China's Zhaoxin KX-7000 CPU doubles performance of prior-gen chip, still trails 6-year-old AMD and Intel processors

Zhaoxin's KX-7000 CPU.
(Image credit: Zhaoxin)

A leaked Geekbench 6 result for Zhaoxin's new KX-7000 CPU shows that it's over twice as fast as its old KX-6000 series KX-U6780A. The benchmark score indicates that not only has Zhaoxin substantially improved clock speeds, but also instructions-per-clock (or IPC) with its latest CPU architecture. However, the KX-7000 is only about on par with competing AMD and Intel CPUs from the mid-to-late 2010s.

Zhaoxin isn't the only CPU designer in China, but it is unique given that it has a license to the x86 architecture that AMD and Intel use for their processors. The company announced its KX-7000 CPUs late last year, and claimed they would be twice as fast as the prior KX-6000 series. The spec sheet indicated roughly a 20% frequency gain and significantly faster DDR5 and DDR4 memory support (KX-6000 only supports DDR4).

Those improvements alone probably wouldn't double performance, but the purported architectural advancements may make up the difference. Zhaoxin boasts that KX-7000 and its latest Century Avenue architecture feature a new front-end, introduce out-of-order execution, and a better cache and memory system. 

KX-7000 adds 32MB of L3 cache to the mix for a total of 36MB combined L2 and L3 cache, compared to KX-6000's 8MB of L2. Plus, KX-7000 supports faster DDR5-4800 and DDR4-3200 RAM while KX-6000 only supports stock DDR4-2666.

In the table below, we've compared the KX-7000 chip's score to a KX-U6780A result, as well as the aggregate score of the Ryzen 5 2500X and the Core i3-8300, according to Geekbench. For the KX-U6780A, we selected the median result benchmarked in Windows (just like the KX-7000 was), though there were both significantly faster and slower scores.

Swipe to scroll horizontally
KX-7000 Geekbench 6 Score
Row 0 - Cell 0 KX-7000KX-U6780ARyzen 5 2500XCore i3-8300
Base Frequency3.0 GHz2.7 GHz3.6 GHz3.7 GHz
Boost Frequency3.3 GHzN/A4.0 GHzN/A
Single-Core Score8233161,1031,301
Multi-Core Score3,8131,4803,8013,825

Though KX-7000 is apparently rated for up to 3.7 GHz, Geekbench says that it only hit 3.3 GHz. Nevertheless, the CPU was almost three times as fast as the KX-U6780A, which is the second-fastest processor in the KX-6000 lineup. Although we don't know what kind of RAM the KX-7000 sported during benchmarking, we can conclude that KX-7000's architectural improvements are largely responsible for the uplift in performance, assuming that this is a legitimate result.

Similarly performing AMD and Intel CPUs include the quad-core Ryzen 5 2500X and Core i3-8300. These chips had a pretty similar multi-core score, but pulled ahead substantially in the single-core score. These AMD and Intel CPUs have a clock speed roughly 20% faster than the KX-7000, but are about 40% and 60% faster respectively, implying that much of the performance gap is down to architectural design.

While this isn't an amazing position for KX-7000 to be in, the new CPU supports as many PCIe lanes at 4.0 speeds and as much RAM as more recent-gen AMD and Intel platforms. Zhaoxin does lack PCIe 5.0, but given that only SSDs at the moment are taking advantage of PCIe 5.0, it's not a massive disadvantage.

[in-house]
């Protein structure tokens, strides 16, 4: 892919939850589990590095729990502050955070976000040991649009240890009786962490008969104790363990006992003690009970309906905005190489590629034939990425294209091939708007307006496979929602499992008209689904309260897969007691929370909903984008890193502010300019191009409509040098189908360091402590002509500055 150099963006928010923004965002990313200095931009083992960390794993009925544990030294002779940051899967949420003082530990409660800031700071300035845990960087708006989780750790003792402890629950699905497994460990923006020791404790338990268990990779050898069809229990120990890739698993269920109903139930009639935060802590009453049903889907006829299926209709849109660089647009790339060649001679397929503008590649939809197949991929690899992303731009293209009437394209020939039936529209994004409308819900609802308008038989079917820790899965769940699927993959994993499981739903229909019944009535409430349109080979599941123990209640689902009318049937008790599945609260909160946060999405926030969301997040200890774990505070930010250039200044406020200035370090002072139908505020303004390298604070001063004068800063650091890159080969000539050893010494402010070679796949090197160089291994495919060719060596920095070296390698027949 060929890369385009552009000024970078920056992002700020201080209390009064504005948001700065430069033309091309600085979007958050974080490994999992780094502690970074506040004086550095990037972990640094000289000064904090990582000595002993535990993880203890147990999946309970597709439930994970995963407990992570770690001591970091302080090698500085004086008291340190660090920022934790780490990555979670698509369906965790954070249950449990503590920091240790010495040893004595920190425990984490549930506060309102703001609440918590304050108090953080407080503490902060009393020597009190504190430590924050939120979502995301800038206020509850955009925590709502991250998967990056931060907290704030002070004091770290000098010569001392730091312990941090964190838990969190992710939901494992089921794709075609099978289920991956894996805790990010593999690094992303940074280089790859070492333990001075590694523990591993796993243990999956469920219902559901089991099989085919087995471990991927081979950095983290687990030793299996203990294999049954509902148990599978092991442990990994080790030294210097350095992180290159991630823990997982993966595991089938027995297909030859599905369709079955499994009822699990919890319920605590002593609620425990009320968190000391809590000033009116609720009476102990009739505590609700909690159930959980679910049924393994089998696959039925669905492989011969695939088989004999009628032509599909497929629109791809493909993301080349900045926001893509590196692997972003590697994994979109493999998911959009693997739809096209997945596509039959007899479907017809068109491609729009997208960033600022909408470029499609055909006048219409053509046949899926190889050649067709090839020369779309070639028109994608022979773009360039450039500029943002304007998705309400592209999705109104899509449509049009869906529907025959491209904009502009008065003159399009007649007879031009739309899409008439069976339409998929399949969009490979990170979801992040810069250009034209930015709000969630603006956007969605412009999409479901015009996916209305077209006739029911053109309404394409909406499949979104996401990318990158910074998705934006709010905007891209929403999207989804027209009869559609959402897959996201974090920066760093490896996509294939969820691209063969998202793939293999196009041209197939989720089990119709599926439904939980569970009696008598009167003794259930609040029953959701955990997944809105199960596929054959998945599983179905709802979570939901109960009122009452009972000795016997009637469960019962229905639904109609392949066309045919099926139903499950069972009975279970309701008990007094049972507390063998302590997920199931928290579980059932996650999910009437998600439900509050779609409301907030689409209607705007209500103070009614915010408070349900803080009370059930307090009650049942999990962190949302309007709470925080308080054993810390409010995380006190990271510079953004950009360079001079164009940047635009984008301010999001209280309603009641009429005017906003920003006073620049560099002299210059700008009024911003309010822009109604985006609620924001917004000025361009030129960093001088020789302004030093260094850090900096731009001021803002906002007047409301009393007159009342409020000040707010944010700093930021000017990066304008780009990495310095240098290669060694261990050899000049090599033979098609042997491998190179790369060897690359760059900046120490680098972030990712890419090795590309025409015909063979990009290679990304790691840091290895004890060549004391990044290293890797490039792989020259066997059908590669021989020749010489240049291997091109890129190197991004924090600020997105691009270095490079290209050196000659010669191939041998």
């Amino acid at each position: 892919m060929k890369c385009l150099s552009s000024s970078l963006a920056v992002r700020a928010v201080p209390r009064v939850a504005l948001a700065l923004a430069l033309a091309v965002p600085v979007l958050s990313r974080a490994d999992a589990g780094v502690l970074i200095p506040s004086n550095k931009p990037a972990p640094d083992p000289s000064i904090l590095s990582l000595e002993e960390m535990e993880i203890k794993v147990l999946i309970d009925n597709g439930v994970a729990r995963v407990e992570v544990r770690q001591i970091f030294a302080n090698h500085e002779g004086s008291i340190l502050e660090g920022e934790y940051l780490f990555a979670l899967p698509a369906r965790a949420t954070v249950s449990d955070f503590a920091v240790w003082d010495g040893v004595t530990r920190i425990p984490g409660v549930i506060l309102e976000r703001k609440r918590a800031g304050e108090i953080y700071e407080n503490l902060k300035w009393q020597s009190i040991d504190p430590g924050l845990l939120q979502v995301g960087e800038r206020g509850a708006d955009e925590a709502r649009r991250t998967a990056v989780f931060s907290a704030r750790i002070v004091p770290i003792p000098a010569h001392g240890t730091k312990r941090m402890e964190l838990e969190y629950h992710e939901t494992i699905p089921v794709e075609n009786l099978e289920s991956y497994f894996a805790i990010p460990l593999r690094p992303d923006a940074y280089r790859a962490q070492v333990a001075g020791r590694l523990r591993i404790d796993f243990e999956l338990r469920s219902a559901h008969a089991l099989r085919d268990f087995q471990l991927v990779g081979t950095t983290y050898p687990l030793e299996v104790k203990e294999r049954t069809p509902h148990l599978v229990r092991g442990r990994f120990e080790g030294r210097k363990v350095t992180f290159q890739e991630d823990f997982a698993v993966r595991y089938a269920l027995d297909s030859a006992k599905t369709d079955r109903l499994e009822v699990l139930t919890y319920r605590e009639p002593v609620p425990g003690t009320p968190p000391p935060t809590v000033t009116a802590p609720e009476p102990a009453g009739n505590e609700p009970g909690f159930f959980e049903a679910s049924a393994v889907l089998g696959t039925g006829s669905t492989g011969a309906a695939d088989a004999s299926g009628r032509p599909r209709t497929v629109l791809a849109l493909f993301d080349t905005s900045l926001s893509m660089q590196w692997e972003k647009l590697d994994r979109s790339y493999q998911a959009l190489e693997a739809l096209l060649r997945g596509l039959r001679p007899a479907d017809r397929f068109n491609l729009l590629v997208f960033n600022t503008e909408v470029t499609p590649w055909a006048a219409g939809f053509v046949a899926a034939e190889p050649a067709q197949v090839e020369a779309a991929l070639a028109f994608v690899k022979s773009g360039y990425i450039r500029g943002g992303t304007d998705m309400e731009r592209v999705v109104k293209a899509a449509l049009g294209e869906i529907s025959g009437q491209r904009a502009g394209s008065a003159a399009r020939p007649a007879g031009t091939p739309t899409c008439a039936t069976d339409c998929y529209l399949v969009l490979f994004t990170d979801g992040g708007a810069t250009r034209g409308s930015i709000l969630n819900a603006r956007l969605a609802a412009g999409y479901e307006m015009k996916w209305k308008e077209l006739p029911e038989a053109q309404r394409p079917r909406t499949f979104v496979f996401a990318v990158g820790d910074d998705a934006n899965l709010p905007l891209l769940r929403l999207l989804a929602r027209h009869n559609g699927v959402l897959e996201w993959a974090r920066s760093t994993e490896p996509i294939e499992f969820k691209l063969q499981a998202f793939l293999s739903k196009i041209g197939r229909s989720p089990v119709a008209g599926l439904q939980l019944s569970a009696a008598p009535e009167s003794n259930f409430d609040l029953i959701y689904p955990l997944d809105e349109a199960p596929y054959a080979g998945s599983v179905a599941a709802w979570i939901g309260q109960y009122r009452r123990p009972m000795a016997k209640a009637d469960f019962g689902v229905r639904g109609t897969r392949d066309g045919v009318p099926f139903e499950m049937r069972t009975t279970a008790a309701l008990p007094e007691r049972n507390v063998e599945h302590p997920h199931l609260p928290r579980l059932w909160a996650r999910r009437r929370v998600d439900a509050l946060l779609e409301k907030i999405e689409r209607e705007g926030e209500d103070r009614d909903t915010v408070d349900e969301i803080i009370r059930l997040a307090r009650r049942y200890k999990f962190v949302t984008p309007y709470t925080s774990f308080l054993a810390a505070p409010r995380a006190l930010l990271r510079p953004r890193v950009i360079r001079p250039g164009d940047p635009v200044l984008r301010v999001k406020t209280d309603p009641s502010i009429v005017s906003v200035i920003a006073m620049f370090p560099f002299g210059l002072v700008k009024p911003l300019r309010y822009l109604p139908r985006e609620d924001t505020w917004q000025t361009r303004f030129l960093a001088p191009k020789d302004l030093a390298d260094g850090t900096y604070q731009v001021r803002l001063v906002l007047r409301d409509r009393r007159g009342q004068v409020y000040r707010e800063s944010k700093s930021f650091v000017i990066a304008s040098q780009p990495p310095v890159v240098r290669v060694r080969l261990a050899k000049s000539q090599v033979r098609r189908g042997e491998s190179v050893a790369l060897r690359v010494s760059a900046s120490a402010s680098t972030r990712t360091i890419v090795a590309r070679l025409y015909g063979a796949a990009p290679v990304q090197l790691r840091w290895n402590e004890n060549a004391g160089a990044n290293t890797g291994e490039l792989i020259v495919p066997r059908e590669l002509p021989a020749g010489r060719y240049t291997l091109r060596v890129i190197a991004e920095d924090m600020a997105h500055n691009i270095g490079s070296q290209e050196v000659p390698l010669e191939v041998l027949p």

Although KX-7000 clearly won't be breaking any records, for China it's a big improvement. Technological autonomy is a priority for the country, and while performance leadership would be nice, it's not necessary. With performance roughly on par with CPUs like the 2500X and the 8300, KX-7000 could power decent PCs made entirely from Chinese hardware.

Matthew Connatser

Matthew Connatser is a freelancing writer for Tom's Hardware US. He writes articles about CPUs, GPUs, SSDs, and computers in general.

  • JamesJones44
    The single core scores are more inline with low end Haswell and Bulldozer based CPUs from 10 years ago.
  • nookoool
    Anyone know the backstory of their license? Do they have a perpetual license for x86 or some restriction that they can only be sold in x countries??
  • artk2219
    JamesJones44 said:
    The single core scores are more inline with low end Haswell and Bulldozer based CPUs from 10 years ago.
    Yep, right between Ivy Bridge and Haswell in single threaded performance (closer to haswell), and slightly better than haswell in multicore performance. That is definitely a usable CPU, its not some amazing firebreathing monster, but its perfectly fine for general usage and low end gaming. Id love to see its power usage measurements to get an idea of its efficiency.
  • artk2219
    nookoool said:
    Anyone know the backstory of their license? Do they have a perpetual license for x86 or some restriction that they can only be sold in x countries??
    If I remember correctly it comes from VIA since they are co-owners of Zhaoxin. Intel probably doesn't want to rock that boat since I'm pretty sure they're using some of VIA's IP in their products, causing both of them pain if they ever decided to go down that road. Its the same reason they would never go after AMD's x86 license, they would lose the 64 bit extensions for x86, which would not be fun in a 64 bit world. Isn't mutually assured destruction a wonderful thing?
  • Rabbit_AF
    Centaur Technology CHA001 MBCentaurHauls 2500 MHz (8 cores)
    UploadedSep 26, 2023
    Single-Core Score790
    Multi-Core Score3560

    Not too far off my Centaur Technology CHA CPU. Zhaoxin has a CPUID software and it identifies my CPU as a ZX-F. I have 2 of these Motherboards and CPUs, but have yet to test one.